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Ciattarelli Requests OLS Study Estate Tax, Transfer Inheritance Tax and Pension Exclusion Laws
As the discussion continues on how to make New Jersey a more affordable place to live, work and retire, Assemblyman Jack Ciattarelli said he is requesting the Office of Legislative Services (OLS) to conduct a study that analyzes the State’s estate tax, transfer inheritance tax, and pension exclusion when filing an income tax return. Ciattarelli believes a comprehensive review of these tax laws will lead to reforms that will make New Jersey economically vibrant and more retirement friendly.
“A cost-benefit study of the impact of our tax laws is a critical first step in making our state more competitive and a place where people want to live and retire,” said Ciattarelli, R-Somerset, Hunterdon, Mercer and Middlesex. “There is no question that some of our tax laws drive people out of our state. If we are serious about addressing this ‘tax migration,’ a coalition of scholars, economists, tax and estate planning professionals, legislators and residents is needed to analyze the issue in an informed, non-partisan and objective way.”
Ciattarelli said the need to examine these taxes is urgently needed given the demographic reality that more baby boomers are reaching retirement age. When deciding where to live after retirement, taxes play a key role. If New Jersey does not address a retiree’s tax liability on his or her estate, transfer inheritance and pension, there is a better likelihood of their leaving the state for a more tax-friendly climate.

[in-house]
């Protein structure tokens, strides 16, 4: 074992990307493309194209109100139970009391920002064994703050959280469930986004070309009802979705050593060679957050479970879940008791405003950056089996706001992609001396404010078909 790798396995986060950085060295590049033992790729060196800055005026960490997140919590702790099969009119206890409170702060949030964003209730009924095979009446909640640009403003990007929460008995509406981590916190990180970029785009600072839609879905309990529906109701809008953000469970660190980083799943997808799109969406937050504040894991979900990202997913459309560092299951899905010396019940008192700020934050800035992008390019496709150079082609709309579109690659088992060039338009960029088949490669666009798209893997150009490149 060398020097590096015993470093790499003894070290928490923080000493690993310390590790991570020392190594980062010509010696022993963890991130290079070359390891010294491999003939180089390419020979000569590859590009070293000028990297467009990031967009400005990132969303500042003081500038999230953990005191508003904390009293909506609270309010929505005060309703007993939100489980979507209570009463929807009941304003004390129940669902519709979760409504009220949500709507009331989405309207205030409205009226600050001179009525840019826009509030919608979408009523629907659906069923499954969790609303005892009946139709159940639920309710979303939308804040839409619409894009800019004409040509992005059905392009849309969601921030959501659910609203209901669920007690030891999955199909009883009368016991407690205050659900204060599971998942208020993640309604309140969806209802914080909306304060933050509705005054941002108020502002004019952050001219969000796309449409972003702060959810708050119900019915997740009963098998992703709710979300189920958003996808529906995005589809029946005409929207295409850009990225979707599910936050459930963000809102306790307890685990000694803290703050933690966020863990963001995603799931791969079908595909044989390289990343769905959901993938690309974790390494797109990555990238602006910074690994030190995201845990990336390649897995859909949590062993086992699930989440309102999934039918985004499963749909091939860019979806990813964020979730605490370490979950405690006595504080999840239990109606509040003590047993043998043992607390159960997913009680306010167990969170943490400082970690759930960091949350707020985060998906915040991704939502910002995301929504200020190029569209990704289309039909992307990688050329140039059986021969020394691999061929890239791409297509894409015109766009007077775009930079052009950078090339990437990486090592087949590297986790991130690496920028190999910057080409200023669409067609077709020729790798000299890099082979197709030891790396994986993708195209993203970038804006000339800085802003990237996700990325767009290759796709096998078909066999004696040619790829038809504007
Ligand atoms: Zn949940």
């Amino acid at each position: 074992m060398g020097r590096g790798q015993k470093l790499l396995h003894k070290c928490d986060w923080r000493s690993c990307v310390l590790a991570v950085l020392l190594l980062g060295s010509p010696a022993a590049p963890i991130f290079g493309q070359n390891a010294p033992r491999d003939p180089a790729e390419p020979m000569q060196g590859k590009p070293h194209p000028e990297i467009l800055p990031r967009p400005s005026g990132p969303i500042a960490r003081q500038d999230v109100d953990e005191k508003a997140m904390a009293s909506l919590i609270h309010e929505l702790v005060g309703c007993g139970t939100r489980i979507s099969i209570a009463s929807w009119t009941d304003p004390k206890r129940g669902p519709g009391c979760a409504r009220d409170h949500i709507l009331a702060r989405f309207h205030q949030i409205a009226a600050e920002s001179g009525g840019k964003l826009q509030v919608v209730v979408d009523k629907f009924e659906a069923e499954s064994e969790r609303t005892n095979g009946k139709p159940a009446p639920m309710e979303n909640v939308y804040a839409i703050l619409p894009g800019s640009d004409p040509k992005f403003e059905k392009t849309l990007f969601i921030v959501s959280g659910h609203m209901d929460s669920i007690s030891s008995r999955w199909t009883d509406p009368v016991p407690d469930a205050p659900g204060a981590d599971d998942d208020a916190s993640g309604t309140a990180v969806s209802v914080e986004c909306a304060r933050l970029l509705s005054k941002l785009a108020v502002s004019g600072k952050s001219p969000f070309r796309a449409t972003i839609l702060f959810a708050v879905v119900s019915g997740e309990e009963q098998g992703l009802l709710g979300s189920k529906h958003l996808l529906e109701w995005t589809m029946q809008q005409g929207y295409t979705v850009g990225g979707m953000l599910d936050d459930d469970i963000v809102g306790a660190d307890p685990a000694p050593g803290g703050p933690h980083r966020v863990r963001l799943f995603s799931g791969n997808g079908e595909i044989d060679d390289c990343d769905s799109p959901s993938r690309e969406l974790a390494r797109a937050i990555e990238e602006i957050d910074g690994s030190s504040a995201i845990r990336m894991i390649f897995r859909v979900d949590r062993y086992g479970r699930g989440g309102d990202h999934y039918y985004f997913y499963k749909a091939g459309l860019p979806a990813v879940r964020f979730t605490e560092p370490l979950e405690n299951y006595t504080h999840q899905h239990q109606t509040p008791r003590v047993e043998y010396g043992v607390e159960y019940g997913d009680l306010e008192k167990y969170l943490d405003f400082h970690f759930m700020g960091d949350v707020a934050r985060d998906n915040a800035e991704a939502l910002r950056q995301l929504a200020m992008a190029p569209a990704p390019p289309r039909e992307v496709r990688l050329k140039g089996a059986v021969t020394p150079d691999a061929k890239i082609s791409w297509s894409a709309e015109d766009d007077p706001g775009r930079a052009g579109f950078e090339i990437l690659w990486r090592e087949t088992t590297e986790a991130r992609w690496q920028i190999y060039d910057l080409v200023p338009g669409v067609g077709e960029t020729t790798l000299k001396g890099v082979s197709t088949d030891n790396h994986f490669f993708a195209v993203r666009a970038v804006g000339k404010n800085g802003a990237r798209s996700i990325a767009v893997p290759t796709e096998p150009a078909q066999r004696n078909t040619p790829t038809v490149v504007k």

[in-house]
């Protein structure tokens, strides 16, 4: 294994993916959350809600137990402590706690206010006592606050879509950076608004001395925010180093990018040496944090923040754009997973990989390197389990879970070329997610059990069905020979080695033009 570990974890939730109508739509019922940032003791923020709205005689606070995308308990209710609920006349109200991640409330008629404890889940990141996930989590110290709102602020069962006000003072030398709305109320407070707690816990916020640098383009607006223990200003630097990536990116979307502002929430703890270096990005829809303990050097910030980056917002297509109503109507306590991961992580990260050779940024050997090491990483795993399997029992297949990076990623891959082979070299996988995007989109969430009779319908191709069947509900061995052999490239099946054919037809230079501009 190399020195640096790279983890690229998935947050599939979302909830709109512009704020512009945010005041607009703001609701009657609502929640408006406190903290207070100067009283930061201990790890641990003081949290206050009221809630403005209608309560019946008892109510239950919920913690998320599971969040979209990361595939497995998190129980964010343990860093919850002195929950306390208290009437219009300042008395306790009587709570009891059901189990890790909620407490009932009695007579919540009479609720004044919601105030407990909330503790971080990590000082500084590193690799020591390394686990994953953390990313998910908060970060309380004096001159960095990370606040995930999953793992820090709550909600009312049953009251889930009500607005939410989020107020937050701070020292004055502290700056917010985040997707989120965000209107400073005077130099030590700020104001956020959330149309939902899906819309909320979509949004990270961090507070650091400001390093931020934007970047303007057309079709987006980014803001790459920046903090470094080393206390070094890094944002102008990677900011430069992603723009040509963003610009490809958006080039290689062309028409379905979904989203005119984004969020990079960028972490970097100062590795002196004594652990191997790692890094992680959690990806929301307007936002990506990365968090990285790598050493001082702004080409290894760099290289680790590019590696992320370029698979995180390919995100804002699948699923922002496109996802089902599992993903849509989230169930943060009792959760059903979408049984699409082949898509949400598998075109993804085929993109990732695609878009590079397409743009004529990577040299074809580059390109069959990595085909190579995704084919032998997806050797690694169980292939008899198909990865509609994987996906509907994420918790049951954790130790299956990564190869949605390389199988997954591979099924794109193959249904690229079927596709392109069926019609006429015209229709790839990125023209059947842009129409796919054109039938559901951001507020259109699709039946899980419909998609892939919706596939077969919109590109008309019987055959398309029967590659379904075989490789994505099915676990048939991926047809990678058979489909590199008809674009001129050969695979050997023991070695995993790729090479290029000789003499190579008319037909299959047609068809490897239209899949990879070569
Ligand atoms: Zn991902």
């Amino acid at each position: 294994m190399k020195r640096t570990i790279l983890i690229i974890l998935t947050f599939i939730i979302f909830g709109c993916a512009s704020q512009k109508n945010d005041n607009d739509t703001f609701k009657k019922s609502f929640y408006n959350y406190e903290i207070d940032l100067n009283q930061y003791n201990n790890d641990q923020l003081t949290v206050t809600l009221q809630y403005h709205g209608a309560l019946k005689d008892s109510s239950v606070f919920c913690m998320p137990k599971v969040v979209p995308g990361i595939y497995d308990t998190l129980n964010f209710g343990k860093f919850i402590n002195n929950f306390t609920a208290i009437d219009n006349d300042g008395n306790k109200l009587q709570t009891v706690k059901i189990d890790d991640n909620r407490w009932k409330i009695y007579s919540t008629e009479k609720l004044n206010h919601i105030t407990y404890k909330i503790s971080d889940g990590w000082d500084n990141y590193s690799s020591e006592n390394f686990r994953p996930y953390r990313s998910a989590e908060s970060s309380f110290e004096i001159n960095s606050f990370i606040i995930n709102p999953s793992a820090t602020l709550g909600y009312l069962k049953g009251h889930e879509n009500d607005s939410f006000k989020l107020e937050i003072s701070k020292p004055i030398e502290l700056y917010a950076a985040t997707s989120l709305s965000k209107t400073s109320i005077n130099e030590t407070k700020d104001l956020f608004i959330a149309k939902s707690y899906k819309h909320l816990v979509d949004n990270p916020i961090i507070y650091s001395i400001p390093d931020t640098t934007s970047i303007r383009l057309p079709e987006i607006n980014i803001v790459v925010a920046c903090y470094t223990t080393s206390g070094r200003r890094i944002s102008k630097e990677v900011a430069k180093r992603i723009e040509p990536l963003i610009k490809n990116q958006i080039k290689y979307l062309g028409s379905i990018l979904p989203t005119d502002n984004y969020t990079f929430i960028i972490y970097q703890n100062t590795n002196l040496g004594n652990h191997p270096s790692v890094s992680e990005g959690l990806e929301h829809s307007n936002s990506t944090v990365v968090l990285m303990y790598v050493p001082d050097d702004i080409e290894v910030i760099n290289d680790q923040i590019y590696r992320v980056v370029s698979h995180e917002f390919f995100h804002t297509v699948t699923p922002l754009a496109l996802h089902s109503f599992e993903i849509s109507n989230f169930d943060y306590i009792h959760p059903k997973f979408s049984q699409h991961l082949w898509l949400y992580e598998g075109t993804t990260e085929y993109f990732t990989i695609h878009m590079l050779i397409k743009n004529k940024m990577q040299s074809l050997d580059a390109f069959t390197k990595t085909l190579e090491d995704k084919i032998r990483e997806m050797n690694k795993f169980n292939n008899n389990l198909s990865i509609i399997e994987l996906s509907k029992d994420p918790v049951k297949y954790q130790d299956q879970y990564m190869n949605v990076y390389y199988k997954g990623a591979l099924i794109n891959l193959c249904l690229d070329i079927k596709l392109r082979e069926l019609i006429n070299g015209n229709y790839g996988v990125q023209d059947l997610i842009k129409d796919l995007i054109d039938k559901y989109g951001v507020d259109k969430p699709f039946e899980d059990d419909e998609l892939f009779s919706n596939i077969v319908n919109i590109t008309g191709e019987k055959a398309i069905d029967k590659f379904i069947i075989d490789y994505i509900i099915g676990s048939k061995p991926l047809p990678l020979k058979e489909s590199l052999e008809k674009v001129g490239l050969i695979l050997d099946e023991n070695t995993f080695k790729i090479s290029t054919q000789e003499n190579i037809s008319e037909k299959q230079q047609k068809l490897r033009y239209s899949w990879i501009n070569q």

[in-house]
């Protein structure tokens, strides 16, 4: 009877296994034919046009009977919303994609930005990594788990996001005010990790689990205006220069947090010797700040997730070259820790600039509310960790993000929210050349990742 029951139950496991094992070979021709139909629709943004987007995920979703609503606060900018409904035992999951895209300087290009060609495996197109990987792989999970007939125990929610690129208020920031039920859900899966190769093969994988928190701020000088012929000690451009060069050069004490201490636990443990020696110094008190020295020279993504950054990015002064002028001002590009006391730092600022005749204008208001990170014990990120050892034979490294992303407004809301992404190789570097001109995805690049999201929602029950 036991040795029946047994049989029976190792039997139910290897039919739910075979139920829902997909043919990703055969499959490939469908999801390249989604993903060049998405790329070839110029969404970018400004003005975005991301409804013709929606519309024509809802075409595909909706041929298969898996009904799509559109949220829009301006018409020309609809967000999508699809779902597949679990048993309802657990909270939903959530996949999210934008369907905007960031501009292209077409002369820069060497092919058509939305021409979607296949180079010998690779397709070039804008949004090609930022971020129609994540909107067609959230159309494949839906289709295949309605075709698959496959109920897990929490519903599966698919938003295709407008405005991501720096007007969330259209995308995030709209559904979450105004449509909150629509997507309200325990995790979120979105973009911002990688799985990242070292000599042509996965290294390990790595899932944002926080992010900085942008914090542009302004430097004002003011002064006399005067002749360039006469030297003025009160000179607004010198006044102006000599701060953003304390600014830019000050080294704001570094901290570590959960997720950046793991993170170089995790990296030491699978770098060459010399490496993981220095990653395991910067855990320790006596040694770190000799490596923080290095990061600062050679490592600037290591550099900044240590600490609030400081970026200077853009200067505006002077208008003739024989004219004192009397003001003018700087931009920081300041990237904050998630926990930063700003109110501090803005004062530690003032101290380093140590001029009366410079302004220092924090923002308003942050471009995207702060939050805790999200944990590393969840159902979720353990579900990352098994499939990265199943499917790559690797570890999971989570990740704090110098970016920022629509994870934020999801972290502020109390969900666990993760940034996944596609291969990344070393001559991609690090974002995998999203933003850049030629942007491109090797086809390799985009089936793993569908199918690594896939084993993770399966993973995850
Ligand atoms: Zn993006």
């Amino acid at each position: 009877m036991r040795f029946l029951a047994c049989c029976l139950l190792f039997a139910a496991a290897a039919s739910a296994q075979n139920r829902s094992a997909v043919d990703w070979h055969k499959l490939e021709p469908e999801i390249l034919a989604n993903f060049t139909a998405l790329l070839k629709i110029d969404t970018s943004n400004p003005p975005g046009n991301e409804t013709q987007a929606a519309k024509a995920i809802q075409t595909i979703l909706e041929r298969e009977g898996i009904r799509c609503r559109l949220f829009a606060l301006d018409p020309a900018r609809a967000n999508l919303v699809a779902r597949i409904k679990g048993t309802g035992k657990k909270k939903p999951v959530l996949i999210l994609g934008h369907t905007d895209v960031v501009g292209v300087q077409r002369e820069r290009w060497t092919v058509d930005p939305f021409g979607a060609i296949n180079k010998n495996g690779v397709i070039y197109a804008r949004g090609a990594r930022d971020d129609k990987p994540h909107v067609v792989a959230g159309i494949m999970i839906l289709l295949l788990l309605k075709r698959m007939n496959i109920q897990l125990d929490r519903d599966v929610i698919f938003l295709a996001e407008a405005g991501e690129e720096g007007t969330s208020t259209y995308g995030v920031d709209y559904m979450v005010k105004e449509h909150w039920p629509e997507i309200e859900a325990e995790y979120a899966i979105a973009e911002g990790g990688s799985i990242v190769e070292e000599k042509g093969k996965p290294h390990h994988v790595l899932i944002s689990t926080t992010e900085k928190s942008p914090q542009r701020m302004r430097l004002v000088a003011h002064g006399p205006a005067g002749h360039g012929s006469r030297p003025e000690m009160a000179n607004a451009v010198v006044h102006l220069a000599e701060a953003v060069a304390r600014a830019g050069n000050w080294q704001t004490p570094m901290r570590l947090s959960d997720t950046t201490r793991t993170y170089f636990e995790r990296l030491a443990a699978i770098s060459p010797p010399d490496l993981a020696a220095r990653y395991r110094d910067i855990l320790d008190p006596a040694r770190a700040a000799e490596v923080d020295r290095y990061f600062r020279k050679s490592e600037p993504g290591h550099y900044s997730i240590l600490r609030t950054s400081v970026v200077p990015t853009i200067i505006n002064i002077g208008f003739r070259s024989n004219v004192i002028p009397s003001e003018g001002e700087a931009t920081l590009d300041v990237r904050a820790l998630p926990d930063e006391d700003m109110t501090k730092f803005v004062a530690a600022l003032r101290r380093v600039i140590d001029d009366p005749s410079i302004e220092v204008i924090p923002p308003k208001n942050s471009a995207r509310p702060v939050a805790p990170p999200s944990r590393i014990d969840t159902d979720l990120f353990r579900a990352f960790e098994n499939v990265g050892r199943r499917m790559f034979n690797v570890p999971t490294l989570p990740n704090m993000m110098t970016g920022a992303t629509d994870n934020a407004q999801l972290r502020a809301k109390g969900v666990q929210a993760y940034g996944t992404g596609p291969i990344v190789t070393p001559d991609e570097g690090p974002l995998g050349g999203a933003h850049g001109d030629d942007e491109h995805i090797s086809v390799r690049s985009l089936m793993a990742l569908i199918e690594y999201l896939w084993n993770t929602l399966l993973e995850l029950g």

Ciattarelli noted that New Jersey is one of only 15 states that imposes an estate tax and, along with Maryland, is one of only two states that have both a transfer inheritance tax and an estate tax.
“For retirees, taxes play an important part in deciding where they choose to live,” explained Ciattarelli. “We cannot control the appeal of the weather some states enjoy. We can, however, stop incentivizing retirees to seek legal residency in another state. One way to do this is by repealing the estate tax, the transfer inheritance tax and increasing the state’s pension exclusion, for example, from $20,000 to $50,000.”
A person who declares residency in another state for six months plus one day (a majority of the year) falls under that state’s tax laws.
“If we don’t reform these areas of taxation, financial planners will continue to advise residents to live elsewhere for ‘six plus one,’” stated Ciattarelli. “What is the point of having retirement tax policies that everyone is legally avoiding? Making New Jersey more tax friendly will result in people staying in our state for a longer period which is good for our economy.
“Considering that New Jersey retirees continue to pay the most punitive tax of all – the property tax – we owe it to ourselves to have a public discussion on how to achieve fairness and make New Jersey more retirement friendly,” explained Ciattarelli. “I look forward to the OLS analysis and will follow up with three or four public forums, in connection with New Jersey universities, to discuss this important and very timely topic.”
Ciattarelli also announced that he intends to request similar comprehensive study packages from OLS on the State’s capital gains tax laws and public sector personnel policies that directly impact property taxes.
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